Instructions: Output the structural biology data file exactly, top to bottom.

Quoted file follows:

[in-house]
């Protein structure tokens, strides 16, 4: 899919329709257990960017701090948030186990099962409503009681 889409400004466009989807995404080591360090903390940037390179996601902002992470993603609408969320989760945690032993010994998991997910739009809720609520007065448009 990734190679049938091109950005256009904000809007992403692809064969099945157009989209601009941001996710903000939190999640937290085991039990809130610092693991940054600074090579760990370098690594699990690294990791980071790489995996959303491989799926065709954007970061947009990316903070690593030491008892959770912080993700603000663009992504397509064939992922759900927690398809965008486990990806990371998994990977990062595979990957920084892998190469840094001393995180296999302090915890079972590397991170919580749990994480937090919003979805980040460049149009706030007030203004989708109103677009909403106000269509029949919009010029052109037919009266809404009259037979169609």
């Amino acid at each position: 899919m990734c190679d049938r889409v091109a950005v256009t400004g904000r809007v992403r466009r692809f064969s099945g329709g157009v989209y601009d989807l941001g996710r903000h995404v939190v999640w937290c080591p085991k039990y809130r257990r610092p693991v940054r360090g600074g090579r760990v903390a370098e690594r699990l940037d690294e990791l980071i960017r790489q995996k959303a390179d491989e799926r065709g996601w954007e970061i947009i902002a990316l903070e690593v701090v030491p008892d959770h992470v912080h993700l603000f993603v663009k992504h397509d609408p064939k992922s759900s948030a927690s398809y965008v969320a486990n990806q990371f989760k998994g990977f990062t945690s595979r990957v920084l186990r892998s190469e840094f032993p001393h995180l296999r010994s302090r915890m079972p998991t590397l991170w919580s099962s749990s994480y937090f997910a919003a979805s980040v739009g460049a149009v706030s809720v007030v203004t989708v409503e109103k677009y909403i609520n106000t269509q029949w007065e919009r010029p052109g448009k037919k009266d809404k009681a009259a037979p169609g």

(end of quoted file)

[in-house]
């Protein structure tokens, strides 16, 4: 899919329709257990960017701090948030186990099962409503009681 889409400004466009989807995404080591360090903390940037390179996601902002992470993603609408969320989760945690032993010994998991997910739009809720609520007065448009 990734190679049938091109950005256009904000809007992403692809064969099945157009989209601009941001996710903000939190999640937290085991039990809130610092693991940054600074090579760990370098690594699990690294990791980071790489995996959303491989799926065709954007970061947009990316903070690593030491008892959770912080993700603000663009992504397509064939992922759900927690398809965008486990990806990371998994990977990062595979990957920084892998190469840094001393995180296999302090915890079972590397991170919580749990994480937090919003979805980040460049149009706030007030203004989708109103677009909403106000269509029949919009010029052109037919009266809404009259037979169609």
């Amino acid at each position: 899919m990734c190679d049938r889409v091109a950005v256009t400004g904000r809007v992403r466009r692809f064969s099945g329709g157009v989209y601009d989807l941001g996710r903000h995404v939190v999640w937290c080591p085991k039990y809130r257990r610092p693991v940054r360090g600074g090579r760990v903390a370098e690594r699990l940037d690294e990791l980071i960017r790489q995996k959303a390179d491989e799926r065709g996601w954007e970061i947009i902002a990316l903070e690593v701090v030491p008892d959770h992470v912080h993700l603000f993603v663009k992504h397509d609408p064939k992922s759900s948030a927690s398809y965008v969320a486990n990806q990371f989760k998994g990977f990062t945690s595979r990957v920084l186990r892998s190469e840094f032993p001393h995180l296999r010994s302090r915890m079972p998991t590397l991170w919580s099962s749990s994480y937090f997910a919003a979805s980040v739009g460049a149009v706030s809720v007030v203004t989708v409503e109103k677009y909403i609520n106000t269509q029949w007065e919009r010029p052109g448009k037919k009266d809404k009681a009259a037979p169609g």